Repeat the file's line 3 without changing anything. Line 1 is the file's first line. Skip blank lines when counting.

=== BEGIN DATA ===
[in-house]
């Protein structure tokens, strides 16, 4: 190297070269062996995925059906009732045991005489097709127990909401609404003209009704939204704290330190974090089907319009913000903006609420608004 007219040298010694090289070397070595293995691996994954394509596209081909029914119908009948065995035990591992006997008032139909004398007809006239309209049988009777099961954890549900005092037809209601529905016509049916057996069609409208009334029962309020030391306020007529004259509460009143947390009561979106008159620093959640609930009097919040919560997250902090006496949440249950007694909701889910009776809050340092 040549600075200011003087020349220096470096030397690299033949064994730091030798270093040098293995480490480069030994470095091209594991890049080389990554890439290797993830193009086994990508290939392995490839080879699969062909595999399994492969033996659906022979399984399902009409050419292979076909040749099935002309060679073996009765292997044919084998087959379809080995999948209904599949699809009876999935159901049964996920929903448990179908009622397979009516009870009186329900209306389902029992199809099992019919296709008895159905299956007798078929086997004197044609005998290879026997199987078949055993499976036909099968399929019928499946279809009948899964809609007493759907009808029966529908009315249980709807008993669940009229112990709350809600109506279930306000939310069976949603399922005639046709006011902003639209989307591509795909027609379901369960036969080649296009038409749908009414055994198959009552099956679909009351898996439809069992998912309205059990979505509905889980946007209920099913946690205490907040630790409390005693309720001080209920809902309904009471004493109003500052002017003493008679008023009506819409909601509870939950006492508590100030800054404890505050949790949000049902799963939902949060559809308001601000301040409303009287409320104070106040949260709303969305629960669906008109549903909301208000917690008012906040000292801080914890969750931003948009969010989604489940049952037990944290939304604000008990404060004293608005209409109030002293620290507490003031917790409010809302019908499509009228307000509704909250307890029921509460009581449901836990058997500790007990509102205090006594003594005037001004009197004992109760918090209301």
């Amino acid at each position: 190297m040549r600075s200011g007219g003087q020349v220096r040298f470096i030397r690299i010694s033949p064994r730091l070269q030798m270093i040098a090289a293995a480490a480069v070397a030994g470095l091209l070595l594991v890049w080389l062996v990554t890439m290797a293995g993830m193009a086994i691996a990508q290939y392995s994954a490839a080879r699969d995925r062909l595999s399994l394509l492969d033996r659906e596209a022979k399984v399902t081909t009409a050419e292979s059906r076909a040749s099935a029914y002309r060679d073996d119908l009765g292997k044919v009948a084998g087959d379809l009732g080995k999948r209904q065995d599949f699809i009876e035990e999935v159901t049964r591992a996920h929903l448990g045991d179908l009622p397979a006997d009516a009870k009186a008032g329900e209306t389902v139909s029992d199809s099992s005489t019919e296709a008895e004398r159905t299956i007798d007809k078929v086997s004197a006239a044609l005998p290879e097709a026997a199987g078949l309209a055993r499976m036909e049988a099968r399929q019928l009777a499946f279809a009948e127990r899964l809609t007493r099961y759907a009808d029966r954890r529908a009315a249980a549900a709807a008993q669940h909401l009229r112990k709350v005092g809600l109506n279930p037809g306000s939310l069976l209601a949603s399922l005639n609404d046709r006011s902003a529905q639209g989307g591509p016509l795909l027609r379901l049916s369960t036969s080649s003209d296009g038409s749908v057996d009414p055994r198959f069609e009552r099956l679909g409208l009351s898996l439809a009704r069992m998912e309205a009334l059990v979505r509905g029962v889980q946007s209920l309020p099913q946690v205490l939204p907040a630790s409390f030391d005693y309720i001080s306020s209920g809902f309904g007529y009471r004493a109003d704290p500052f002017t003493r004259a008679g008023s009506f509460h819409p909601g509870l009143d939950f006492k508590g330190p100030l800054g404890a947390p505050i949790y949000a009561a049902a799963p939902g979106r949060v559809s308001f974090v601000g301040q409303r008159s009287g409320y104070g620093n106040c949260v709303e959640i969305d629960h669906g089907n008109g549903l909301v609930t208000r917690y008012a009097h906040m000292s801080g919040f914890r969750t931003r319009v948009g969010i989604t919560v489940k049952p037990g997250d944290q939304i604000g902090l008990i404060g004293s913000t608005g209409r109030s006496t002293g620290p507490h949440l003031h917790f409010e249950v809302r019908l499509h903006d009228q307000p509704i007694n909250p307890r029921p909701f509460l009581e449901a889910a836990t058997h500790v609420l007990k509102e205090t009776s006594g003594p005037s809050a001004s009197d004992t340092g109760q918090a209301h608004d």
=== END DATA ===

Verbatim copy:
């Amino acid at each position: 190297m040549r600075s200011g007219g003087q020349v220096r040298f470096i030397r690299i010694s033949p064994r730091l070269q030798m270093i040098a090289a293995a480490a480069v070397a030994g470095l091209l070595l594991v890049w080389l062996v990554t890439m290797a293995g993830m193009a086994i691996a990508q290939y392995s994954a490839a080879r699969d995925r062909l595999s399994l394509l492969d033996r659906e596209a022979k399984v399902t081909t009409a050419e292979s059906r076909a040749s099935a029914y002309r060679d073996d119908l009765g292997k044919v009948a084998g087959d379809l009732g080995k999948r209904q065995d599949f699809i009876e035990e999935v159901t049964r591992a996920h929903l448990g045991d179908l009622p397979a006997d009516a009870k009186a008032g329900e209306t389902v139909s029992d199809s099992s005489t019919e296709a008895e004398r159905t299956i007798d007809k078929v086997s004197a006239a044609l005998p290879e097709a026997a199987g078949l309209a055993r499976m036909e049988a099968r399929q019928l009777a499946f279809a009948e127990r899964l809609t007493r099961y759907a009808d029966r954890r529908a009315a249980a549900a709807a008993q669940h909401l009229r112990k709350v005092g809600l109506n279930p037809g306000s939310l069976l209601a949603s399922l005639n609404d046709r006011s902003a529905q639209g989307g591509p016509l795909l027609r379901l049916s369960t036969s080649s003209d296009g038409s749908v057996d009414p055994r198959f069609e009552r099956l679909g409208l009351s898996l439809a009704r069992m998912e309205a009334l059990v979505r509905g029962v889980q946007s209920l309020p099913q946690v205490l939204p907040a630790s409390f030391d005693y309720i001080s306020s209920g809902f309904g007529y009471r004493a109003d704290p500052f002017t003493r004259a008679g008023s009506f509460h819409p909601g509870l009143d939950f006492k508590g330190p100030l800054g404890a947390p505050i949790y949000a009561a049902a799963p939902g979106r949060v559809s308001f974090v601000g301040q409303r008159s009287g409320y104070g620093n106040c949260v709303e959640i969305d629960h669906g089907n008109g549903l909301v609930t208000r917690y008012a009097h906040m000292s801080g919040f914890r969750t931003r319009v948009g969010i989604t919560v489940k049952p037990g997250d944290q939304i604000g902090l008990i404060g004293s913000t608005g209409r109030s006496t002293g620290p507490h949440l003031h917790f409010e249950v809302r019908l499509h903006d009228q307000p509704i007694n909250p307890r029921p909701f509460l009581e449901a889910a836990t058997h500790v609420l007990k509102e205090t009776s006594g003594p005037s809050a001004s009197d004992t340092g109760q918090a209301h608004d």